The Bhagavad Gita in Capsules – Chapter 12
The book “The Prasthānatraya – An Introduction” by Revered Swami Harshananda, President of Ramakrishna Math, Bengaluru was published in 2001. The Swami has bestowed on us a summary of the 18 chapters of the Bhagavad Gita of Lord Krishna. I bow my head in reverence and in praise of Swamiji and pray for his blessings in my taking the liberty of retyping the summary from the book and posting it in my blog.
This is the Summary of the twelfth chapter, Bhakti Yoga
Arjuna now questions Srīkrishna: “Between those who forever worship you with work and devotion, and those that contemplate the Unmanifest Reality, who are better?
Srīkrishna replies that those who worship him with faith and devotion keeping their mind centered only in him are better. However, even those who control their senses and contemplate on the Ultimate Reality, will ultimately reach him alone. Only, their path is more difficult and troublesome. Those who offer all their actions unto him and meditate on him with a concentrated mind, will cross over the ocean of samsāra (or transmigration) best with death.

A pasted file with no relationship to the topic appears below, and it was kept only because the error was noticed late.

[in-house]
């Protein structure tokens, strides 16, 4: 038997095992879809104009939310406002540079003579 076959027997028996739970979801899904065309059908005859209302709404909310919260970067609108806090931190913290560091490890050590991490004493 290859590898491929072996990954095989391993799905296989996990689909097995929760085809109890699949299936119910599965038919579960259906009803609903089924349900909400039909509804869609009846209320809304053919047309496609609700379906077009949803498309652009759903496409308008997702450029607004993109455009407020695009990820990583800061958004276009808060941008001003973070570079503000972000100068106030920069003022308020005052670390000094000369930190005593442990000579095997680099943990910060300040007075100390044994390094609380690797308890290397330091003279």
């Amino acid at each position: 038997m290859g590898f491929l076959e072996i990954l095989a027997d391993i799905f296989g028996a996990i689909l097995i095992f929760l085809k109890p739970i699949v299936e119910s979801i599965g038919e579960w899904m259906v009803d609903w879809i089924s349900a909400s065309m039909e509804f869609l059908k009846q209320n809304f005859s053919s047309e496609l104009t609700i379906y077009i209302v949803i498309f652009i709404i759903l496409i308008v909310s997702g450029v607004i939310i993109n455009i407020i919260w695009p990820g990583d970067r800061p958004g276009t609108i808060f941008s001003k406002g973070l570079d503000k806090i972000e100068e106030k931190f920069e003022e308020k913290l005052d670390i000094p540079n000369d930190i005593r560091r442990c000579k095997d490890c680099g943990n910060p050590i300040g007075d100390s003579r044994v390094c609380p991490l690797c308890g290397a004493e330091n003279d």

He then advises Arjuna to establish his mind and intellect on him. If he cannot do it, he should try to reach him through repeated practice, failing which he can try doing work for his sake. Even this will lead him to Srīkrishna. If even that becomes impossible he can just practise self-control and offer the fruits of all his actions unto him.
Lord Srīkrishna the describes the characteristics of a bhakta or an ideal devotee:
- He does not hate anyone. He is friendly to all.
- He is compassionate and free from egoism as also possessiveness.
- He is equanimous in pleasure and pain, ever forgiving and ever contented.
- Having mastered his passions, he has dedicated his mind unto the Lord.
- He is never the cause of unrest in the world, nor can the world upset him.
- He is free from joy and anger, fear and anxiety.
- He is beyond pleasure and hatred, sorrow and desires, and has abandoned all actions, good or bad.
- He has devotion and looks upon friend and foe with an equal eye and is equanimous in honour and dishonour.
- Ever contented, having no particular place to lay his head, has steadiness of mind.
Such a devotee is ever dear to him. Such devotees who follow this immortal good with faith considering him as the Supreme Goal of life are exceedingly dear to him.
— Courtesy: Swami Harshananda (emphases, if any, are mine. – nytanaya)